Natural Restoration of Vegetation on Deer Creek

Background: Since the New Year's Day Flood of 1997, many landslides and washed-out roads provided opportunities for restoration work.  Deer Creek, on the Applegate Ranger District, experienced one of the largest slides which began in a high elevation wet meadow but was aggravated by an additional slide out of an adjacent clear-cut/roaded area.  When I first observed the slide where it crossed Road 1020, five months after the landslide, native plants were already starting to emerge from the sediment.  This seemed to be a perfect opportunity to observe natural restoration but the restoration team was already developing a plan to address concerns of slide and soil stabilization, especially due to the concern of increased sediment in the near future to Sturgis Creek.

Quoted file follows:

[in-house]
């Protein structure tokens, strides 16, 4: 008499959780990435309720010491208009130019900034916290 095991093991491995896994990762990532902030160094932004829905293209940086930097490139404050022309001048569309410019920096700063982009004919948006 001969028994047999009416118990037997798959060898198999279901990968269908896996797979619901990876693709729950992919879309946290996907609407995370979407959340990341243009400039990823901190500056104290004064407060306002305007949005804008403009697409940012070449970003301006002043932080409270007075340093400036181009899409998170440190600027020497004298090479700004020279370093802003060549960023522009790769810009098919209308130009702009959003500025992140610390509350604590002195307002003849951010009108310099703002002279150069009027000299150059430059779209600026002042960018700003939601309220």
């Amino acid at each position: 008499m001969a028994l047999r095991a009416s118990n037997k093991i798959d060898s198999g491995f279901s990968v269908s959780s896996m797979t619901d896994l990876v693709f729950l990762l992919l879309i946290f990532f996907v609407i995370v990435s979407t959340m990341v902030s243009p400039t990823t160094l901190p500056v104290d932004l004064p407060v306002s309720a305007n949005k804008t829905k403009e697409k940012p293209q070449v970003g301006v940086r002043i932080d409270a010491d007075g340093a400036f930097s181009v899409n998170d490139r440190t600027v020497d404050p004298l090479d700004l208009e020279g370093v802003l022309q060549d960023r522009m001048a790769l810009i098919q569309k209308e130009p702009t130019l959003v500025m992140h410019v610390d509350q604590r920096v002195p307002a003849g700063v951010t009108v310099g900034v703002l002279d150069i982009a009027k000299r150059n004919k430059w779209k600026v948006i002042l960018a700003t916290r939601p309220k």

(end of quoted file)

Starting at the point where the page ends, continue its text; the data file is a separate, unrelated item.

Findings: Over a year after the flood, July 6, 1998, I was in the area surveying another project so I walked through a half mile of the area listing plant species that were coming up within the washed out/sediment laden areas.  Native plants were coming up along the edges of the forest into the disturbance zone, scattered in the middle of the disturbance zone, and were growing in the moist edges along the stream.  This fairly quick survey located 69 plant species (64 are native species) restoring themselves naturally within the area affected by the slide and flood.  In addition, some restoration activities (plantings of douglas-fir seedlings and willow stems) had been done just two weeks earlier. It was late in the season when these plantings were able to be done so the plants were placed mainly adjacent to the stream and often in the moist areas that were already being re-colonized by the native species.  All species planted were native species but some of them were placed in locations where they would not have occurred naturally (ie. douglas-fir in wet areas).